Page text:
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Sunday, March 21, 2010

JENTEL: A RESIDENCY PROGRAM FOR WRITERS AND ARTISTS

The Spring Equinox is a time of earthly balance, when day and night are everywhere the same—a good time to envision the rest of the year with clarity and focus. My creative life is out of balance right now—I know this. Whenever I’m not spending enough time engaged in the creative process of writing my brain gets cob-webby and I get cranky. Half-formed thoughts congeal and cloud my vision.

Writing requires introspection. Yet the business of writing requires extroversion, reaching out to the world at large. When I expend too much energy with the business of writing, and not enough time with the creative act of writing stories, I find myself longing to be back at Jentel, where nothing mattered but the writing.

In 2003, I was awarded a month-long residency at Jentel. The award included a $400 stipend, a private writing studio, a private bedroom, and a fabulous community kitchen and living area that I shared with the other five residents: another writer, and four visual artists.

On our first evening together, I wrote in my journal, “Every room of this luxurious house—every alcove, every tiled floor, every bit of eclectic artwork—glows with color. Reds. Blues. Greens. Yellows. Purples.” The vibrancy was intoxicating. I had come to Jentel during a mid-life juncture, “to color my life with possibility.” It turned out to be the perfect place.

Jentel sits at the base of Wyoming’s majestic Big Horn Mountains on the historic ranchland of Lower Piney Creek Valley. Renovated from old ranch buildings, seven separate buildings form the residency village. Sage and native grasses blanket the landscape. There are four private artist’s studios. The two separate writer’s studios, housed in a log cabin about 100 feet from the main house, come equipped with antique desks, bookshelves, recliners, ergonomic chairs, and reading lamps. Mine had a red enameled fireplace and a red stained glass window.
 
Wib Walling was painting landscapes, like this one he later named "Wyoming Ridge." Leslie was creating a hanging yellow wallpaper installation. Terry worked in charcoal and had us each pose for a portrait. Dehlia, the glass artist from Philadelphia who painted everything backwards, admitted that she feared the dark expanse of grassland that stretched beyond the borders of the village yard. They all assumed that because I was from Wyoming, the wide open spaces didn't frighten me.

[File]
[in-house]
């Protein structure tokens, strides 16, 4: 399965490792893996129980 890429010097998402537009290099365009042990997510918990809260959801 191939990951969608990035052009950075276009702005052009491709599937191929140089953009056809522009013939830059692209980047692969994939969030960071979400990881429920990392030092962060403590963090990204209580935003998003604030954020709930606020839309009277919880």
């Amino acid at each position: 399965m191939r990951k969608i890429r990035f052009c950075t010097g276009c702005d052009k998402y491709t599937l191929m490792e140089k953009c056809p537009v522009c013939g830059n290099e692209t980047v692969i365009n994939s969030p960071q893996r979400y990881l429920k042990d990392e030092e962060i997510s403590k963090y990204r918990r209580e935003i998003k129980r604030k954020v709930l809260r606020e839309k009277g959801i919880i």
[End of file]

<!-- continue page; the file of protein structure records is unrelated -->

Millicent Borges Accardi, a poet from California who had done residencies at Yaddo, Vermont Studio, FundaciĆ³n Valparaiso in Mojacar, Spain, and Milkweed in Cesky Krumlov, would occasionally stand at our adjoining doors and read a few lines of her poetry. I would share a scene or two from the novel I was working on. Sometimes, we wandered over to the artists’ studios and peeked in on their work.  The month we spent at Jentel was a centering time, a time to re-balance the priorities in our lives. For four weeks, we imersing ourselves in our own internal creative landscapes. The creative endeavors of those weeks are still coming to fruition.  Millicent's first chapbook, Woman on a Shaky Bridge, was just published by Finishing Line Press

Neltje, the founder and benefactor of Jentel, is the granddaughter of publisher Frank Nelson Doubleday. She is Jentel’s driving, visionary force.  "An author has the ability to communicate a reflection of our present day society," writes Neltje, "and perhaps forecast a possible future if we could only listen...Old societies know the worth of art.  We of the United States are young and foolish and not yet steeped in wisdom."

Apply for a residency at Jentel.

10 comments:

Alice Liles said...

Spending a month at this place and enjoying the luxury of being left to your own devices and inspirations sounds wonderful.

Connecting People with Nature, and Writers with Words said...

Alice, it WAS incredible - relaxing and fun and productive. Every evening, we gathered with the others and shared creative discussions over dinner and a glass of wine. Inspiration in every nook and cranny!

Melanie Mulhall said...

Page,

This looks like heaven to me! Oh, how I could use a month to focus on my own work. Thanks for showing that it is possible.

Melanie Mulhall
http://www.melaniemulhall.wordpress.com

Page Lambert said...

It is possible, Melanie! And there's plenty of time to prepare before the next application deadline. So check it out!

Eunice Boeve said...

What an experience! How close you must have become with those also in residence. Besides the time all to yourself to write, those in residence with you had to have colored your perception and will undoubtably linger long in your memory. Wonderful!

Connecting People with Nature, and Writers with Words said...

Yes, Eunice, we did become close. Most evenings, we got together during dinner and talked about art - both literary, and visual. One of my favorite poems, "Form and Function" was a direct result of listening to Leslie talk about design.

Joyce Lohse said...

Hello Page -- This looks like a wonderful place to let writing soar. Maybe some day ... In the meantime, I hope we cross paths sometime.
Best wishes -- Joyce

Connecting People with Nature, and Writers with Words said...

Hi Joyce. Yes, it is a wonderful place! I hope you'll check out their website, mark the next deadline for applying on your calendar, and add Jentel to your Wish List!

lesinfin said...

Sounds heavenly!

Connecting People with Nature, and Writers with Words said...

Check it out!